In early 2011, Dr. Amy realized her dream of opening a pediatric optometry clinic that includes Vision Therapy services. Dr. Amy is obtaining her fellowship with the College of Vision Development, the international certifying board for doctors who specialize in diagnosis and treatment of vision-based learning problems.

What Is Vision Therapy?

Vision Therapy, sometimes called “vision training,” or simply “VT,” is a prescribed treatment used to treat binocular vision conditions that contribute to difficulty with near activities such as reading and learning. A common misconception is that VT consists of eye exercises to strengthen the eye muscles. The muscles, however, are rarely the problem. The problem arises when the brain to eye neural connections are weak.

VT works to restore and strengthen these brain to eye neural connections, not the eye muscles themselves. Neuroplasticity, the ability to change and enhance the neural connections, is possible at all ages, not just in children. Thus, VT is effective with children and adults.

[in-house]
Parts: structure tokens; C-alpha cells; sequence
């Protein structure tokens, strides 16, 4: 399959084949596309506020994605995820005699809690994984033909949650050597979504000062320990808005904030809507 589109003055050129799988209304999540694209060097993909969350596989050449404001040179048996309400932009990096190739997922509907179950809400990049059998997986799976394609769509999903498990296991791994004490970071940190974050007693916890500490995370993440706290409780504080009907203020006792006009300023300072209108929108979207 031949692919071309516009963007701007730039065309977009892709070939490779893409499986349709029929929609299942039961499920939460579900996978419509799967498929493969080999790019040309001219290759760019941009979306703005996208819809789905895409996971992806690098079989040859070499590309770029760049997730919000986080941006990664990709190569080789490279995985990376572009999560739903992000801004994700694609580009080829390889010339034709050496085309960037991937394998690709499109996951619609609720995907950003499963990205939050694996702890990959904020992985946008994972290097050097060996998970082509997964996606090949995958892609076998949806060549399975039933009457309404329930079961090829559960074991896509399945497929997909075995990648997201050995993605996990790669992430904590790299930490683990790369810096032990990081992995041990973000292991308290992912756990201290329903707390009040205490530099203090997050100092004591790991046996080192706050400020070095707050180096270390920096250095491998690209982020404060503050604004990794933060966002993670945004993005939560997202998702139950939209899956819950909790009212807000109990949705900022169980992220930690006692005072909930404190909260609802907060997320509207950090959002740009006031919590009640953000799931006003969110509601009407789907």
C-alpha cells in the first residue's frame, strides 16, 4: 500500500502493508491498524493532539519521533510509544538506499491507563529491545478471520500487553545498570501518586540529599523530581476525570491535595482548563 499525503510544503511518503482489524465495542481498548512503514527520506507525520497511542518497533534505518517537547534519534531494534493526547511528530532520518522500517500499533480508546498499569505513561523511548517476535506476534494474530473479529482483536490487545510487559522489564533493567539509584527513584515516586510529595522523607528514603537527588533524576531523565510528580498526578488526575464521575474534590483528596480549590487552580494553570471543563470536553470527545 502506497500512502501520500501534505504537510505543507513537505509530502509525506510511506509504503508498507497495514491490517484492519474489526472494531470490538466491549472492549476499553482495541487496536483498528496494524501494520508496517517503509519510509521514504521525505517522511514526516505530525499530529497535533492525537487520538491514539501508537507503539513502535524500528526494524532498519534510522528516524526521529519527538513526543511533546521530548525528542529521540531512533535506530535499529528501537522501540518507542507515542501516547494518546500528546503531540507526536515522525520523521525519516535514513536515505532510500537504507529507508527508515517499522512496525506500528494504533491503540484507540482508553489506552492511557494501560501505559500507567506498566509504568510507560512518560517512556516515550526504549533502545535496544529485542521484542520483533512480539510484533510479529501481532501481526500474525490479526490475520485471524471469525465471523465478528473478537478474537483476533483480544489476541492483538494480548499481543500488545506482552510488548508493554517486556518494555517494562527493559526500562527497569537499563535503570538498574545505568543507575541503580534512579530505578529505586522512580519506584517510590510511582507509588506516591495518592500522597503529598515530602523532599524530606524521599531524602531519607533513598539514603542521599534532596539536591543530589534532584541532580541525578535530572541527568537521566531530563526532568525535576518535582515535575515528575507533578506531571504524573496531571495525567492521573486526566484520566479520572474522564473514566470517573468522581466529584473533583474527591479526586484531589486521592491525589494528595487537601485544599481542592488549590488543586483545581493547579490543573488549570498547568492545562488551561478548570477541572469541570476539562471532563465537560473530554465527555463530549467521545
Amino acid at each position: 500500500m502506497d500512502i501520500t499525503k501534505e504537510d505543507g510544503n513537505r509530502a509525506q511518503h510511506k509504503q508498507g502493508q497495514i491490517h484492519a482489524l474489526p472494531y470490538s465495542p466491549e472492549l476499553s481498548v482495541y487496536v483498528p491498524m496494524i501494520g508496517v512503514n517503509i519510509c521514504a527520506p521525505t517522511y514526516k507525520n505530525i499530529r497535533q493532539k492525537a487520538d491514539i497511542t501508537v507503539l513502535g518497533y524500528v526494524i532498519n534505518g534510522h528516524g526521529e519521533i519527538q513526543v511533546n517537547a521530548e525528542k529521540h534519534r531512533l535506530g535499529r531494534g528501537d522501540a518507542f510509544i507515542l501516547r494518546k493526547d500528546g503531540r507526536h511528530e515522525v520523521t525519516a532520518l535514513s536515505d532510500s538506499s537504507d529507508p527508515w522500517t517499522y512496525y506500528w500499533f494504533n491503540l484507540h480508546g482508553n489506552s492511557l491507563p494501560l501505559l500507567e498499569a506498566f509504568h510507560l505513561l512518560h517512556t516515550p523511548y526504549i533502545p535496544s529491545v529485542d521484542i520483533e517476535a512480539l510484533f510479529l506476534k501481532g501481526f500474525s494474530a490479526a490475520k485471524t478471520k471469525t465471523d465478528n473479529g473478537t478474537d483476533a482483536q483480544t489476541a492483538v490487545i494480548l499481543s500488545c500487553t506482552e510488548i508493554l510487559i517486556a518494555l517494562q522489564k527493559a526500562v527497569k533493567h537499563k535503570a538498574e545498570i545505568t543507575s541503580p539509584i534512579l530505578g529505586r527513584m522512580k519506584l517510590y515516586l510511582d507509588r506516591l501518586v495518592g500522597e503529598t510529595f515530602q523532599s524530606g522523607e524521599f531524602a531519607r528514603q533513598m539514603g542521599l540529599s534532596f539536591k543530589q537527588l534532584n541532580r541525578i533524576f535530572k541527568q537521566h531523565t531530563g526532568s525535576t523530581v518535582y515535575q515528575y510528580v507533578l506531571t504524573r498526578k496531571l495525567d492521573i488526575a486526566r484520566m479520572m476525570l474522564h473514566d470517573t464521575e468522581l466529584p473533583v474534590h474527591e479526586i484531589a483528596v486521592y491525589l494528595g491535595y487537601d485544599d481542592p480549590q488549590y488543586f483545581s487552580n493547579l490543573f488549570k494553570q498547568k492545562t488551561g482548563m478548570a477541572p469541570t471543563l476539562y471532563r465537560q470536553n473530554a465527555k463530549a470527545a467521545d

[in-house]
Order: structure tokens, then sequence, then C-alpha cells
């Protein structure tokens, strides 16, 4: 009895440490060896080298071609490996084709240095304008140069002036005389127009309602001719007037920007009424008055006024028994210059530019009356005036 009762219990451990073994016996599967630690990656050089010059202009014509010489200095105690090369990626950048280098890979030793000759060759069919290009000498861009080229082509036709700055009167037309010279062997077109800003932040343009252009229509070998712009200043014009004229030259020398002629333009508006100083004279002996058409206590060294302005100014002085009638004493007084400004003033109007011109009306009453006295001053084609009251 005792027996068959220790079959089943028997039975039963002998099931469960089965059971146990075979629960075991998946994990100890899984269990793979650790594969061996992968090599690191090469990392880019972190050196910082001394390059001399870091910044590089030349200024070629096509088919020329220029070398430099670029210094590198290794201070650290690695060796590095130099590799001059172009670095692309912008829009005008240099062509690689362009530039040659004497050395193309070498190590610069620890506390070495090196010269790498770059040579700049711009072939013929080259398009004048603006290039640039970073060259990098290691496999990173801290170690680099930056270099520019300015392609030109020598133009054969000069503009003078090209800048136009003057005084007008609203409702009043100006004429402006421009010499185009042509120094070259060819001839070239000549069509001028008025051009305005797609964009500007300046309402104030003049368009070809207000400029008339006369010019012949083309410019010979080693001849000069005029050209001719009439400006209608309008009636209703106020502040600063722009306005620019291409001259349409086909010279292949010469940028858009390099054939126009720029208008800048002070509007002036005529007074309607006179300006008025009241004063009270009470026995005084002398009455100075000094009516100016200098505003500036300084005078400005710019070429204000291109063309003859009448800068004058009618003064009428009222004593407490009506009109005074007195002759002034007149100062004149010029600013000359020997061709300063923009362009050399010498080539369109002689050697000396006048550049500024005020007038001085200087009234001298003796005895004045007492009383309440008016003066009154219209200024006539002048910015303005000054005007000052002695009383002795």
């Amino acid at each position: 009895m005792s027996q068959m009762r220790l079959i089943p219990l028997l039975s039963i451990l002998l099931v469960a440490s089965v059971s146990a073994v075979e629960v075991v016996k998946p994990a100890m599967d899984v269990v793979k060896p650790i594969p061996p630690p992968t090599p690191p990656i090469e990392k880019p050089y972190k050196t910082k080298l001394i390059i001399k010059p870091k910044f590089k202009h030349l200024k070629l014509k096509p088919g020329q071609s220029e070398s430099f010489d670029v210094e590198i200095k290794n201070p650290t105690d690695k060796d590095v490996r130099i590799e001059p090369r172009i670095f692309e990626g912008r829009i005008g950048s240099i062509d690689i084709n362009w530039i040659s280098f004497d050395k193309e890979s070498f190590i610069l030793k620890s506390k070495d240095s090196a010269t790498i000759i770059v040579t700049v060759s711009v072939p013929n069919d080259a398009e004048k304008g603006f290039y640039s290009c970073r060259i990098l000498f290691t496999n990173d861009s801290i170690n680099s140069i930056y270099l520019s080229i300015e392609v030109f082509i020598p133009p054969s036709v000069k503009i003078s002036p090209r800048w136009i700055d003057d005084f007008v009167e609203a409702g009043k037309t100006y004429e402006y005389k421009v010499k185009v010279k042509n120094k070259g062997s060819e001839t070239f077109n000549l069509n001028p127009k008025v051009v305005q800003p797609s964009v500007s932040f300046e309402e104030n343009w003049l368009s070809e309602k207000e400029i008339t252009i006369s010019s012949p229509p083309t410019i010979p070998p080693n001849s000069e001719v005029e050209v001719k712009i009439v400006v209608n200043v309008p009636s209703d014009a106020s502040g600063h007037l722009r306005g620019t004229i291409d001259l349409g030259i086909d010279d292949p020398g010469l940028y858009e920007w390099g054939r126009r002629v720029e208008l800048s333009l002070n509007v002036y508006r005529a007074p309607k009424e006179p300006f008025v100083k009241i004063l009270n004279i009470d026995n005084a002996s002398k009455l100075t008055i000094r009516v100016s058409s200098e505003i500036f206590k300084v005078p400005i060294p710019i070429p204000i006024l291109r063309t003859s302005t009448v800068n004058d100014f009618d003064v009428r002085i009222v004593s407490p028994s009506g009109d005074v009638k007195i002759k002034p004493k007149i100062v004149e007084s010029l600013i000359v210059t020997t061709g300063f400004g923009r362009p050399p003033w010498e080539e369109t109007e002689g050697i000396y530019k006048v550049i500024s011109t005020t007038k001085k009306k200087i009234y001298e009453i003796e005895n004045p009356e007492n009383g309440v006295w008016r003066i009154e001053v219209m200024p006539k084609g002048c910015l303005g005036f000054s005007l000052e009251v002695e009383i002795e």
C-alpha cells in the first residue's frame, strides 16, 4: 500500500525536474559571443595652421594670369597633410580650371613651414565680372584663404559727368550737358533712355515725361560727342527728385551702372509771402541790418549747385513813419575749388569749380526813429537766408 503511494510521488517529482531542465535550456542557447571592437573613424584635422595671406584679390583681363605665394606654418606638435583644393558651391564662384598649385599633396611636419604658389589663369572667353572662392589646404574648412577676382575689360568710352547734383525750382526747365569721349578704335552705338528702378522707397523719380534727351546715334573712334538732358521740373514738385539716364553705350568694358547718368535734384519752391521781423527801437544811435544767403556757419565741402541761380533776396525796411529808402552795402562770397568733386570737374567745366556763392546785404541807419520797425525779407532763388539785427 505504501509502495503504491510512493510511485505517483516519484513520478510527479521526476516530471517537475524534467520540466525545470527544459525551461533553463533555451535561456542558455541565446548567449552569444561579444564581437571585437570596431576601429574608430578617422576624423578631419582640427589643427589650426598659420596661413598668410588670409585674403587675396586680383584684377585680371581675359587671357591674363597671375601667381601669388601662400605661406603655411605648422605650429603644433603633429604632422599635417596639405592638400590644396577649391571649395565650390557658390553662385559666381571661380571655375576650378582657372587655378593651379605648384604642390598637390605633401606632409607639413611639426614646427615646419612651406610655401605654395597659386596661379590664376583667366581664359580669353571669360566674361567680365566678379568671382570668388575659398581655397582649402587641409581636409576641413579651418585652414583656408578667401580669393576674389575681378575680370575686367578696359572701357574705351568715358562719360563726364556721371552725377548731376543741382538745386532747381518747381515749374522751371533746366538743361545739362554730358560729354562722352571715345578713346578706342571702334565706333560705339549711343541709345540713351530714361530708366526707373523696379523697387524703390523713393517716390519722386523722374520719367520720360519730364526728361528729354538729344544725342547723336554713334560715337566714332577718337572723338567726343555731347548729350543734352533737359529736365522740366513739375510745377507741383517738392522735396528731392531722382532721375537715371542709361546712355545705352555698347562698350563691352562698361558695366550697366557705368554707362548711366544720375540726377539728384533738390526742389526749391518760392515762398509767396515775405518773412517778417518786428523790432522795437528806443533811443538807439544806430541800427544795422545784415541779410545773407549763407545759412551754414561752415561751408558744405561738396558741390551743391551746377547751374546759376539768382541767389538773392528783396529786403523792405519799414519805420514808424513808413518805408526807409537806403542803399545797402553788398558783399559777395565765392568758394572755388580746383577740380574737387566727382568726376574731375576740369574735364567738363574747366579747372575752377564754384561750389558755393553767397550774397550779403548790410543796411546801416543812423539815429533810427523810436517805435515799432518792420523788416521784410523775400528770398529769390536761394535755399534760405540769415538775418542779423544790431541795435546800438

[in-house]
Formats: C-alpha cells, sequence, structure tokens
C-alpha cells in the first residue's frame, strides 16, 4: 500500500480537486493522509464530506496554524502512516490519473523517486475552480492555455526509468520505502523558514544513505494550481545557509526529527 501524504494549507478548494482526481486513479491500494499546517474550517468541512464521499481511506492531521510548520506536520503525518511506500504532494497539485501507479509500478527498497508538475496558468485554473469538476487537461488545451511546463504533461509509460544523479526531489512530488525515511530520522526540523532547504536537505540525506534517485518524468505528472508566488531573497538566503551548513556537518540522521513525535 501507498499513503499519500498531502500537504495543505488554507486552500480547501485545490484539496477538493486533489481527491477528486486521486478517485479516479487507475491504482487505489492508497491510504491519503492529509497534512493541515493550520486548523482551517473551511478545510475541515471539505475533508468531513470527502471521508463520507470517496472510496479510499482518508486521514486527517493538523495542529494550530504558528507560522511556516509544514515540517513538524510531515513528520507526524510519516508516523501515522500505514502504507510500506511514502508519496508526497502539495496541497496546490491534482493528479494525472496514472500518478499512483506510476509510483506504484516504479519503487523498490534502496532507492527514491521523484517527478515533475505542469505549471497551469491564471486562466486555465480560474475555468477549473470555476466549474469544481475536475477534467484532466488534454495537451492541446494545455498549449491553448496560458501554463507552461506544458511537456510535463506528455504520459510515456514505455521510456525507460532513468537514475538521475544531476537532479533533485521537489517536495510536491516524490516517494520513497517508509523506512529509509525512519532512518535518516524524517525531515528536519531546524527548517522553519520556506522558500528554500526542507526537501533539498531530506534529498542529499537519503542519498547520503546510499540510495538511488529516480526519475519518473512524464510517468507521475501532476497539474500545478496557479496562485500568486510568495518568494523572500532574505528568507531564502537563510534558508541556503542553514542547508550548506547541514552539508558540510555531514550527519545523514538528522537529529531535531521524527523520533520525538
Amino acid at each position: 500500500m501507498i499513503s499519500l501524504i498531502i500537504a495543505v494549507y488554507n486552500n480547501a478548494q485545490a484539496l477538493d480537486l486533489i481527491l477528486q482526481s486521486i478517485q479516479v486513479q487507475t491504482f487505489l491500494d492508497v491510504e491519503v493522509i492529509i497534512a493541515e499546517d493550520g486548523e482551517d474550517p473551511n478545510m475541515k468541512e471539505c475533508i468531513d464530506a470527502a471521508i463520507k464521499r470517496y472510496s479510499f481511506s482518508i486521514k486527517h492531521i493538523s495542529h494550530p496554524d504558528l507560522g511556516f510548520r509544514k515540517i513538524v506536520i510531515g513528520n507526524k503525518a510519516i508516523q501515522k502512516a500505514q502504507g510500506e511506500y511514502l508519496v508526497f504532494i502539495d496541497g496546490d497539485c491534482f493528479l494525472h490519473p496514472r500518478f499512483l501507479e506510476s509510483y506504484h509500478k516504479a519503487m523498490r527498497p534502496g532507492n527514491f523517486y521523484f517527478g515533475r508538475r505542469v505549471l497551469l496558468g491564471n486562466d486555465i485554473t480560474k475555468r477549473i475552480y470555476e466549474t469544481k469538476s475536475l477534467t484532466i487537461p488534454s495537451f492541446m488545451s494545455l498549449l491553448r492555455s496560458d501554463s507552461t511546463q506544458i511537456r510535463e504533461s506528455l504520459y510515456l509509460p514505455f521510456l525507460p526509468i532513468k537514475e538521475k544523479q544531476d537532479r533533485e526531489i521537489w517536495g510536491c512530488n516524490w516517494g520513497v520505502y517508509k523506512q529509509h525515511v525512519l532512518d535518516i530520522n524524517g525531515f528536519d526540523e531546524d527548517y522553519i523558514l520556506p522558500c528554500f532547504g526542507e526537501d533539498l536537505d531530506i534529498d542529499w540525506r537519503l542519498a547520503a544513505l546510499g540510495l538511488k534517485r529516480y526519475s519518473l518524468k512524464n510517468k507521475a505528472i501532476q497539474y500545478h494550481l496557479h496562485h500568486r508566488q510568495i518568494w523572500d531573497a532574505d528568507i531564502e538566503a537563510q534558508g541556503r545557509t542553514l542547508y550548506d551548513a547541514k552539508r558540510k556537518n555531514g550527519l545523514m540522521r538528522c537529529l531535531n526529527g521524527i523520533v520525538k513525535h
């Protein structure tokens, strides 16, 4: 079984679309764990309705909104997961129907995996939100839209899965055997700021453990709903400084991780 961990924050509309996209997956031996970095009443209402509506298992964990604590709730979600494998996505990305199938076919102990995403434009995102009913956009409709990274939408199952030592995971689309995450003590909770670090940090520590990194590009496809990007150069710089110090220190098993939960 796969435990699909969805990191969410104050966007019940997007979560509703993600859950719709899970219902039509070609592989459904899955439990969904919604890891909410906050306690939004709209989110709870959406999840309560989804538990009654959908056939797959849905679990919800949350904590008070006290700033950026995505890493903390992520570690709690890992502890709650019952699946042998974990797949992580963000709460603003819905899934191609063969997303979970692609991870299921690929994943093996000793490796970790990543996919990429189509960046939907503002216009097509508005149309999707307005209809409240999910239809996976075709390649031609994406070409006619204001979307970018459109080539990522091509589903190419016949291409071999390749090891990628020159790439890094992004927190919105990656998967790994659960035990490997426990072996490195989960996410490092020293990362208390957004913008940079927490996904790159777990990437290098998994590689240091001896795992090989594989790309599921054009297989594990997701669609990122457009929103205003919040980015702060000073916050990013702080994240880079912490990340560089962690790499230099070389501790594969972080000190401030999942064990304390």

Another name often associated with VT is “orthoptics.” This term, which literally means “straightening the eyes,” is limited to techniques for training eye muscles to straighten misaligned eyes. While orthoptics is a very important part of vision therapy, VT defines a much broader range of techniques used to treat a wider variety of vision problems.

VT is a highly effective, non-surgical treatment for some forms of strabismus (or misaligned eyes). In other forms of strabismus, surgery may still be indicated and VT is an adjunct treatment to maintain success. VT can correct many other problems of the visual system such as amblyopia (lazy eye), eye movement disorders, accommodative (focusing) disorders, binocularity problems, visual perceptual disorders, and vision disorders associated with acquired brain injuries.

Symptoms that may indicate a vision problem

  • Frequent headaches or eye strain
  • Blurring of distance or near vision, particularly after reading or other close work
  • Avoidance of close work or other visually demanding tasks
  • Poor judgement of depth
  • Turning and eye in or out, up or down
  • Tendency to cover or close one eye, or favor the vision in one eye
  • Poor hand-eye coordination
  • Difficulty following a moving target
  • Poor reading comprehension
  • Difficulty copying from one place to another
  • Hyperactivity in the classroom
  • Loss of place, repetition, and/or omission of words while reading
  • Difficulty changing focus from distance to near and back
  • Poor handwriting
  • Dyslexia tendencies

Educational Videos: Amblyopia

2222 James Street; Suite A
Bellingham, Washington 98225
Optometric Phys. NW Whatcom Optical
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